It has been difficult to obtain pure Pneumocystis carinii antigen either from cultures or from infected lungs for use in producing a specific antibody against P. carinii. This report describes an approach toward producing a monoclonal antibody that bypasses the antigen purification steps. P. carinii infection was developed in Sprague-Dawley rats by the method of immunosuppression with cortisone. The infected lungs were homogenized, and the homogenate was used to immunize Sprague-Dawley rats. Rat spleen cells were then fused with SP2/0 mouse myeloma cells. Hybridoma clones were screened for antibody production against P. carinii by immunoperoxidase staining techniques and by enzyme-linked immunosorbent assay, using as antigens homogenates of normal rat lung, homogenates of P. carinii-infected rat lung, and harvests of P. carinii grown with WI-38 cells. Out of six hybridoma clones obtained that produced antibodies against P. carinii, one was able to produce ascitic fluid. This monoclonal antibody reacted with two P. carinii antigens with masses of about 35,000 and 65,000 daltons in P. carinii-infected lungs and three proteins with masses of about 35,000, 65,000, and 110,000 daltons in P. carinii that was harvested from a WI-38 cell culture.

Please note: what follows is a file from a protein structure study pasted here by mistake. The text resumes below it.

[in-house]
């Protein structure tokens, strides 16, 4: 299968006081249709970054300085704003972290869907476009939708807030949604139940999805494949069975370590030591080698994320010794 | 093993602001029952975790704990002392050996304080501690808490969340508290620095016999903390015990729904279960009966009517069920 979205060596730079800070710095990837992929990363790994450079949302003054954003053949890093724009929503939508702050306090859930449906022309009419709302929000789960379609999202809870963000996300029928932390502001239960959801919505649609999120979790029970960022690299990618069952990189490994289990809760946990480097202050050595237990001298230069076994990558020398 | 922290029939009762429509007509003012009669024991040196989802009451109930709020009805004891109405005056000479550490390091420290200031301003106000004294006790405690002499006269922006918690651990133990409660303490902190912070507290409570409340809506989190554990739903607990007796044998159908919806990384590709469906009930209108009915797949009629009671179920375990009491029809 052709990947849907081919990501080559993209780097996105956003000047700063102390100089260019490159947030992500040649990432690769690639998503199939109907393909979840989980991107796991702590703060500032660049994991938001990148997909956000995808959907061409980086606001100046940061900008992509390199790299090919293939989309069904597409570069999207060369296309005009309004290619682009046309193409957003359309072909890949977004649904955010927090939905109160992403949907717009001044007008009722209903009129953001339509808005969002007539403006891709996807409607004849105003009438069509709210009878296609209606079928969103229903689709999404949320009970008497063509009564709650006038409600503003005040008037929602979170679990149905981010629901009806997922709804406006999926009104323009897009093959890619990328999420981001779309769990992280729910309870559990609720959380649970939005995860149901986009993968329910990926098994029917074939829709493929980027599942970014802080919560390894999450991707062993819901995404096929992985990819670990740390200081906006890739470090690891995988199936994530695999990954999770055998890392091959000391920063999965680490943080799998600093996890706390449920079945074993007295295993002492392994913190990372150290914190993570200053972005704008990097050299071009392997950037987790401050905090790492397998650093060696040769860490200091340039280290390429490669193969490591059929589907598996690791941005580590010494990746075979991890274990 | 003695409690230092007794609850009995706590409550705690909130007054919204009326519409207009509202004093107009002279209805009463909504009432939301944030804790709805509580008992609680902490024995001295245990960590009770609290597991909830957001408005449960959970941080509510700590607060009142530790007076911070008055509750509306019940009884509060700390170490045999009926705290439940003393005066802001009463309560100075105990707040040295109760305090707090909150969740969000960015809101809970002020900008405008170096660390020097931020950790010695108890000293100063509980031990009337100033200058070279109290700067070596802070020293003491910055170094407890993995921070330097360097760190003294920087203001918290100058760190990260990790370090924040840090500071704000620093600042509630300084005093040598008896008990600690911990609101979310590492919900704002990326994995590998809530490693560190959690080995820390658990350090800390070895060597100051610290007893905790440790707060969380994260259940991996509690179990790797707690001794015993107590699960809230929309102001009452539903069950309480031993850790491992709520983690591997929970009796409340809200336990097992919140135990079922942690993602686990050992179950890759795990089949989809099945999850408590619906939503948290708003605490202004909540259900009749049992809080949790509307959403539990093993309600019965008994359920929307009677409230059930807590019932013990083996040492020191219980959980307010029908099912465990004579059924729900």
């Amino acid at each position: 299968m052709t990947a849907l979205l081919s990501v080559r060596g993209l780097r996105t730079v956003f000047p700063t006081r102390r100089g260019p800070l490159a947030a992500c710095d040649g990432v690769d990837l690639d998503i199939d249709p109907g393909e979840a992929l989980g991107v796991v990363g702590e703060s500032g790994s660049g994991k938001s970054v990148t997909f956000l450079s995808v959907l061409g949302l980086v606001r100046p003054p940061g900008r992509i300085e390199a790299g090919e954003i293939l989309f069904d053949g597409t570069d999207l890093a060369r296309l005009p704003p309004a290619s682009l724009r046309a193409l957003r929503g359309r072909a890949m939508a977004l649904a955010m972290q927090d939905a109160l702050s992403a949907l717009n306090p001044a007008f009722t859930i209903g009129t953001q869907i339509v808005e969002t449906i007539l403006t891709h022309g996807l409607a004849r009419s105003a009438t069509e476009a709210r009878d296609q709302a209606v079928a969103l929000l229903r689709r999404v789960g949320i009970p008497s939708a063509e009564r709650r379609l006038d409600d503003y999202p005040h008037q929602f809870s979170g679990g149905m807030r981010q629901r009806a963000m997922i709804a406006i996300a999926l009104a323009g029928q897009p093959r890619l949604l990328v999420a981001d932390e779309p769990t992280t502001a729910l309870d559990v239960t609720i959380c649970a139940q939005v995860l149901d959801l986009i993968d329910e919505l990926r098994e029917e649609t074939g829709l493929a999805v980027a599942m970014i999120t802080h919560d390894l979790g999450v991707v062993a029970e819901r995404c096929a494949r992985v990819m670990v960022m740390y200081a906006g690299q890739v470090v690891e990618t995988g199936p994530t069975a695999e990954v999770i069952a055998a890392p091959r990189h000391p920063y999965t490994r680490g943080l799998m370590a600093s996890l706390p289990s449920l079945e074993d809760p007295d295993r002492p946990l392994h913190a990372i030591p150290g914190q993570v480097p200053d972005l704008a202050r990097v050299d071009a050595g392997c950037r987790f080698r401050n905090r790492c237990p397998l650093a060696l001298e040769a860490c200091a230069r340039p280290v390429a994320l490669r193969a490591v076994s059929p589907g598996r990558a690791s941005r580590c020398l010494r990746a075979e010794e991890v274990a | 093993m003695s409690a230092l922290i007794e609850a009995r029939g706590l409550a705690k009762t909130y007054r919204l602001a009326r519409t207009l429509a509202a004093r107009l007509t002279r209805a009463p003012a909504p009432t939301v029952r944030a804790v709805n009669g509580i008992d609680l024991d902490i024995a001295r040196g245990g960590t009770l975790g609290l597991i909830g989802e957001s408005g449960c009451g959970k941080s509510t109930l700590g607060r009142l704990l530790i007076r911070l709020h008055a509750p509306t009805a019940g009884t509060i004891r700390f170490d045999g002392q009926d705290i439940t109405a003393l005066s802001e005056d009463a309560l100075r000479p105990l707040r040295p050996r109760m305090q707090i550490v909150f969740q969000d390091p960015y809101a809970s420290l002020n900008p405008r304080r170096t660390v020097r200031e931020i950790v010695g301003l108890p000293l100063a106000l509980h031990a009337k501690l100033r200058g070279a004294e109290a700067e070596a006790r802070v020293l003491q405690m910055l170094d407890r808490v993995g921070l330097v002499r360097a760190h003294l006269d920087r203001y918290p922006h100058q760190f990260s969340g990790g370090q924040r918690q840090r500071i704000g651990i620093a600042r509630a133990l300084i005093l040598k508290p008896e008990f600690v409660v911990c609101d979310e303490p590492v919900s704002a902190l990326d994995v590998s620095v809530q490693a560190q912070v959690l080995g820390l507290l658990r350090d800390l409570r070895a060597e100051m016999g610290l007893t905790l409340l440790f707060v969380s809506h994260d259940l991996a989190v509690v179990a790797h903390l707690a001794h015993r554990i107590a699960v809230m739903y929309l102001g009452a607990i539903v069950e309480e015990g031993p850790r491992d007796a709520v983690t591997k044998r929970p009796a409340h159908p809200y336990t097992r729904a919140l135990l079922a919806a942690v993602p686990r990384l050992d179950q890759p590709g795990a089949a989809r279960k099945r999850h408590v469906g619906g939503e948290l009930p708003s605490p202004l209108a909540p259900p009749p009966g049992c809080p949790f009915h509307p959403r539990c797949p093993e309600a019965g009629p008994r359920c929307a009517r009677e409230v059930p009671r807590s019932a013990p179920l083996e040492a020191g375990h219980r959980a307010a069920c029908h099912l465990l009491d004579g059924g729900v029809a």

|Original language||English (US)|
|Number of pages||4|
|Journal||Journal of clinical microbiology|
|State||Published - Jun 25 1986|
ASJC Scopus subject areas
- Microbiology (medical)